Of the many roles I’ve played in life, the least expected one is that of immigrant. But that’s what I am now. Spoiler: Canada is not U.S.A North.
Similar but not the same is what living in Canada is like. Besides their use of the metric system, and European spelling of many words, there are so many things that are uniquely Canadian, that I feel like the other here. At this point, I still feel like more of a participant than a Canadian. This is all fine and dandy for the moment.
Immigration has multiple layers: geographic, cultural, economic, political. But I think the layer most people don’t think about is the human one.
Immigrants are people, each with a story and some sort of catalyst that provokes them to move. Some, like me, move by choice, not necessity. But that’s not the case for most. Canada it seems is the new land of opportunity, a place where the world comes to try for a better life. In fact, immigrants make up 21.5 percent of the Canadian population. Consequently, many parts of Canada are very multicultural, and tenacity is the commonality they share.
Living in Canada requires tenacity. We have long, cold winters with shorter days. The country’s longetude places the sun in a lower part of the sky. It’s easy to become depressed here in the winter. But people persist. They get up, shovel their walks, scrape down their cars and go to work.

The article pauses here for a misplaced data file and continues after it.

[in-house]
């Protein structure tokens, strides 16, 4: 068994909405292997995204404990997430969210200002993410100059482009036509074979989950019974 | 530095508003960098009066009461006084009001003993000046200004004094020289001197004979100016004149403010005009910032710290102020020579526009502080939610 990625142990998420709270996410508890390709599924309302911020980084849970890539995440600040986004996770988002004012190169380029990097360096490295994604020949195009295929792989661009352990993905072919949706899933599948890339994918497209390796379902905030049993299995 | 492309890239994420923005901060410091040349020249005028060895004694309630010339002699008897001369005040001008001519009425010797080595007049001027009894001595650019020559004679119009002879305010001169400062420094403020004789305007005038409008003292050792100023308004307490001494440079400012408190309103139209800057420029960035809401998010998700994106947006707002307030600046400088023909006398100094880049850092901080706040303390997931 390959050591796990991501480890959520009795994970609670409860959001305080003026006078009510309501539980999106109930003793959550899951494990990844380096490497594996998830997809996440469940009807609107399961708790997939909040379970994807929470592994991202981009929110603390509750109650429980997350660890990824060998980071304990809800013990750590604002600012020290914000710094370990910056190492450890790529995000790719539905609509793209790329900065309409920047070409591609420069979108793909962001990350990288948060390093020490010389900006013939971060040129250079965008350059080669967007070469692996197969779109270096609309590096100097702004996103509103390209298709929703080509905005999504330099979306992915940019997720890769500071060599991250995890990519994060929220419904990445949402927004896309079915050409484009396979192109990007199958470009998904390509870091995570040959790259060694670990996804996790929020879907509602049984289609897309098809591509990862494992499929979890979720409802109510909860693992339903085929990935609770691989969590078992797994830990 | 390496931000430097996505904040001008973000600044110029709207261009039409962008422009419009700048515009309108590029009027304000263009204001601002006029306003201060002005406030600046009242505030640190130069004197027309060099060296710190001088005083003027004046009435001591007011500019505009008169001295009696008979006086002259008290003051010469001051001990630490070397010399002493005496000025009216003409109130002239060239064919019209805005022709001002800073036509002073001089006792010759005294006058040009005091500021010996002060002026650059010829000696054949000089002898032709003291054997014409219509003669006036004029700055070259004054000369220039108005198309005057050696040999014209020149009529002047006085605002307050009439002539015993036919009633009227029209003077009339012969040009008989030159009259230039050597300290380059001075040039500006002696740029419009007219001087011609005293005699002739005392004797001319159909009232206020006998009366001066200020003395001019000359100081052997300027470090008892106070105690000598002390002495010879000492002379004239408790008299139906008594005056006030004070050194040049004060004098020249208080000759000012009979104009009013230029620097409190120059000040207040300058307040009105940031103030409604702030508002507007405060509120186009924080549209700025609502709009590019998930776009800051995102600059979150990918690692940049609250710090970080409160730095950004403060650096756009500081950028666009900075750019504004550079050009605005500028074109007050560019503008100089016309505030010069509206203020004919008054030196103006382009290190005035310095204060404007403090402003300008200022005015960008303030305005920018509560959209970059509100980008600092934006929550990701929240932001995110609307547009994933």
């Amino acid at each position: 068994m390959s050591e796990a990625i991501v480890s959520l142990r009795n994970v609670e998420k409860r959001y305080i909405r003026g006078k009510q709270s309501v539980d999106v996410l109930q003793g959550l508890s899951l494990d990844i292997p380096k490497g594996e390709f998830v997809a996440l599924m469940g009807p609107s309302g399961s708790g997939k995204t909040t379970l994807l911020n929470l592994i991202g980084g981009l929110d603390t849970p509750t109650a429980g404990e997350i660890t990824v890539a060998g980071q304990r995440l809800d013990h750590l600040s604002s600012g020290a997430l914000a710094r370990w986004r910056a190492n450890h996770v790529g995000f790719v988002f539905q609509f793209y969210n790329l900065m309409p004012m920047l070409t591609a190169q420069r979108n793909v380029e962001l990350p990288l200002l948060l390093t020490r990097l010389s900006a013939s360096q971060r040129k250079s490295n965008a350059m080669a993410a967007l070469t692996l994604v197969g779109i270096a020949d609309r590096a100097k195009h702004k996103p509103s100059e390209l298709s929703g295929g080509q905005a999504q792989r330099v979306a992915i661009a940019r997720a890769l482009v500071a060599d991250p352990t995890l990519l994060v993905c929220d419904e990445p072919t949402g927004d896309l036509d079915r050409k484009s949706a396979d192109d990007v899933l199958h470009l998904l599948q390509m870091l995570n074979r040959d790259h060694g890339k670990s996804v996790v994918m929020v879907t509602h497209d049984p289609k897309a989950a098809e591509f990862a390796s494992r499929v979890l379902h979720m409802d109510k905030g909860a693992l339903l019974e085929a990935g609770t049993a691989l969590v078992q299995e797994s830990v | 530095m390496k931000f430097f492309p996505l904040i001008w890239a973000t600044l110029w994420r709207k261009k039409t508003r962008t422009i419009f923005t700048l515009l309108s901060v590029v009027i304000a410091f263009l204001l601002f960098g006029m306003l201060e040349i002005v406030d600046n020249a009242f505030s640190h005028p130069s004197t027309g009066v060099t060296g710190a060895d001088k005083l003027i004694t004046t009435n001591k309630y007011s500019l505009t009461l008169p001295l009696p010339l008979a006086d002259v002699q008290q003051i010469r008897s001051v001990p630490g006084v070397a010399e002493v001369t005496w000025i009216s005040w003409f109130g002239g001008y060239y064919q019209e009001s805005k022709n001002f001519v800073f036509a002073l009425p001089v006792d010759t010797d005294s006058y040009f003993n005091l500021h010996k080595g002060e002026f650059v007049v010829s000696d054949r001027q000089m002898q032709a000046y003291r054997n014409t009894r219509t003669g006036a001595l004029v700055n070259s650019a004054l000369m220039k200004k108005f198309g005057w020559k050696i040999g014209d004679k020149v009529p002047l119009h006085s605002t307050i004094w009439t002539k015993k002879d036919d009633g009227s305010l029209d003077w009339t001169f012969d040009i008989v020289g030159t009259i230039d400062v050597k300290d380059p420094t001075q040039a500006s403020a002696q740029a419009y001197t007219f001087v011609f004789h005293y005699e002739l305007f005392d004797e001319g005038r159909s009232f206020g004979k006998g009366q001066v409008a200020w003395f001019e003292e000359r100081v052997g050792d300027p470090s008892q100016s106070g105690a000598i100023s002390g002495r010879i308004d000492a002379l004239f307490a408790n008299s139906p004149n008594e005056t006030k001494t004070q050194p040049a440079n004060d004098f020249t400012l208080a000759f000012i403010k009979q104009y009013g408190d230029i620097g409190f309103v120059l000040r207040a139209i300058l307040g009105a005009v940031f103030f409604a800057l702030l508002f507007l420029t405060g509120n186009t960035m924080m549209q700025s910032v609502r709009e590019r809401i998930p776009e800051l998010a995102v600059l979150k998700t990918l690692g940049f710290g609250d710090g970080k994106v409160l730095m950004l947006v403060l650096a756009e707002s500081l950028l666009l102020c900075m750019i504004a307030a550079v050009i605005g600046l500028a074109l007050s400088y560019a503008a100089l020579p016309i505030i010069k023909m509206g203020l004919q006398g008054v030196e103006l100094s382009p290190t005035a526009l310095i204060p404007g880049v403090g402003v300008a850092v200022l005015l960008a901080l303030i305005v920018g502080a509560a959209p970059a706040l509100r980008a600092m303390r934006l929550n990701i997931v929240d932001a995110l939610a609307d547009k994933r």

Immigration I’ve learned, also takes a lot of bravery. For me not so much. I didn’t have to learn a new language or find a place to live. I came with a vehicle and didn’t have to negotiate public transportation. But for many others, it’s a whole palava. Going to a new place entirely to start over is a daring leap into the unknown. I look on in awe as my fellow immigrants learn this new way of life. It’s humbling.
Thinking about my own family history, it’s funny that I should be in this place. On my mother’s side, I’m second generation born outside of Mexico. But she grew up in the frontiera, the borderlands, so the distinction is geographic more than anything. My father was from San Antonio. His mother was born at the Alamo. My assumption is that that side of the family originated from the area. I always felt indigenous to the Americas. There is some European in my background in addition to African, Arab, Asian and Jew.
For me the worst part about immigration is the feeling of being unsettled, neither here nor there. Tis the unknown that is unnerving, and then what lies beyond that. COVID contributes to the angst. How does one plan when we don’t quite know what the future holds?
Maybe I’m being dramatic. We never really know what the future holds. Normally for me that’s part of the adventure. More recently though, it’s a source of anguish.